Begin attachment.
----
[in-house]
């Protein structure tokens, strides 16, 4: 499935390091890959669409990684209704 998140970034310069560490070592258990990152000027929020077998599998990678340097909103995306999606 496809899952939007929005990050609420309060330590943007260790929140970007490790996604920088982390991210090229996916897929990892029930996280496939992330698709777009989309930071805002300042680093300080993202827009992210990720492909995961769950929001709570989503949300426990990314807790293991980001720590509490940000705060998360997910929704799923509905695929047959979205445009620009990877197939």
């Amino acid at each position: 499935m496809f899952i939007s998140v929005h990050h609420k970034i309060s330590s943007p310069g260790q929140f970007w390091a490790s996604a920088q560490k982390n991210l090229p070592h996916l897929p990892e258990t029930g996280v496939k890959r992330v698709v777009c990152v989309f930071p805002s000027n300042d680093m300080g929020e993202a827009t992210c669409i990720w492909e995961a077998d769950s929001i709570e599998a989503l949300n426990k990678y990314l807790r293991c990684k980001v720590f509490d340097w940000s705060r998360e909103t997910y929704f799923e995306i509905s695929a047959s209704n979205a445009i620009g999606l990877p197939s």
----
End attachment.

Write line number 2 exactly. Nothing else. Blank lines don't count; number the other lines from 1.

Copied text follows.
């Protein structure tokens, strides 16, 4: 499935390091890959669409990684209704 998140970034310069560490070592258990990152000027929020077998599998990678340097909103995306999606 496809899952939007929005990050609420309060330590943007260790929140970007490790996604920088982390991210090229996916897929990892029930996280496939992330698709777009989309930071805002300042680093300080993202827009992210990720492909995961769950929001709570989503949300426990990314807790293991980001720590509490940000705060998360997910929704799923509905695929047959979205445009620009990877197939």